It is safe to say that few legal chiefs hold their team’s Christmas party at renowned London clubbing night DTPM, but Tom Brooke is one of them. Still, the head of law at the Hackney Learning Trust is used to doing things a little differently.
One of just three such setups in the country, the Hackney Learning Trust is the body set up to take over all of the London borough’s schools from the local education authority (LEA) in 2003 in a bid to rescue Hackney’s long-failing schools.
Independent from the council, the trust is revolutionary in design. Registered at Companies House, the trust is funded by local government grants under contract, yet pays corporation tax. But it has no shareholders, not even the council, and is proud of its independence.
“Because we had a fresh start and a radical change we had the ability to be more creative and more dynamic, and our decision-making mechanisms are faster and more effective,” says Brooke. “We’re not tied into the same cycle of scrutiny and so on that the councils are; we have a ‘can do’ ethos.”
All of the trust’s functions are statutory ones and Brooke explains that the legal team’s objective is a simple one: to let the trust get on with it.
“Even a relatively small legal issue can obstruct and distract in a major way – even a minor employment issue or a photocopier contract,” he says. “We see our role as trying to make sure the team delivering education services have the support they need to do their jobs, without being held back by legal issues.”
Part of what this entails is making sure that statutory processes have been followed properly to ensure judicial reviews come down in the trust’s favour. These range from challenges to school exclusions made by the excluded and their families, through to challenges by disappointed families arising from the high competition for places in certain schools.
Represented by 11KBW counsel Holly Stout, the trust also recently won a judicial review after it was alleged that the trust had not provided enough places for special needs children in the borough.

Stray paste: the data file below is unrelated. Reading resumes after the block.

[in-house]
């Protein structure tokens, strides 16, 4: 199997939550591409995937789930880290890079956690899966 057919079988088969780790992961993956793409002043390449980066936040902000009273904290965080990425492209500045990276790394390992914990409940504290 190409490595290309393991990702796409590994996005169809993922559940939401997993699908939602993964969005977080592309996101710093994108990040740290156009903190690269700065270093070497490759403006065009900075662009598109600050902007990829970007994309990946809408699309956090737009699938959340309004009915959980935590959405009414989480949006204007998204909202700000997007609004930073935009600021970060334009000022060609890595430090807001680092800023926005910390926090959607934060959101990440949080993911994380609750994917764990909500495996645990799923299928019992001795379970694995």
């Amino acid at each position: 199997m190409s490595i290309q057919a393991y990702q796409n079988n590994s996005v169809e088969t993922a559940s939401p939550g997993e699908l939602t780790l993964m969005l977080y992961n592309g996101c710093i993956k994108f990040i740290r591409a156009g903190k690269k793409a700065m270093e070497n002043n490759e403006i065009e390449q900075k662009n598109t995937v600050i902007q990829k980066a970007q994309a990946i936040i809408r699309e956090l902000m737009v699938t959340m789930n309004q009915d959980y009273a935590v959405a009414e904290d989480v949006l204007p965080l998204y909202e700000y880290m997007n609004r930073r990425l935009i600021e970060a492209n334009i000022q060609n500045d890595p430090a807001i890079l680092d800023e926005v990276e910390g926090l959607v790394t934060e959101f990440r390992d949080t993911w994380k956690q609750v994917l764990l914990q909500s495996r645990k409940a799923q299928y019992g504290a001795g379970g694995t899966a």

Other major challenges include the restructuring of secondary education to adjust to New Labour’s academies programme and achieving a goal of 80 per cent of children staying within the borough for their secondary education.
In all this, Brooke says that the trust’s unique structure is key to its success. “We’re able to work in a less prescribed way [than in an LEA] and legal services is working toward being more and more proactive,” he says. “Raising educational standards is an undeniably good thing and we have a highly motivated team to get that done.”
Following the Children’s Act 2004, the trust faces new ‘joint area inspections’ covering not only education, but also social care and health. The trust was last inspected in spring 2005 and was graded ‘good’ – the second-best of the four grades possible and something that was inconceivable in the dark days shortly before the trust began operations.
Slammed in inspection after inspection, morale had hit rock-bottom in the final days of the LEA, Brooke says, and the authority suffered high staff turnover as employees fled for less demoralising jobs. The trust has revolutionised the culture, he says – although he admits that “selling the idea [to the LEA staff] was something [the trust] had to do”, and that “obviously, some people moved on”.
Brooke’s link to education is a family one: his father was a professor of English at the University of East Anglia and his mother taught the subject at secondary school.
Prior to joining the trust, Brooke also spent six years as principal in education and employment at the London Borough of Wandsworth. “Wandsworth has a strong ethos and a powerful way of working, but was a bit monolithic,” he says. “So it was exciting coming to an organisation that was open to change.
“But whatever I thought this job was going to be at the end of 2003, this wasn’t it.”
Head of law and company secretary
Hackney Learning Trust
|Organisation:||Hackney Learning Trust|
|Legal capability:||Four lawyers, one paralegal|
|Head of law and company secretary:||Tom Brooke (formerly Tom Lewis-Brooke)|
|Reporting to:||Assistant director of policy, planning and performance Simon Bird|
|Main law firms:||Freeth Cartwright, Walker Morris|
|Tom Brooke’s CV||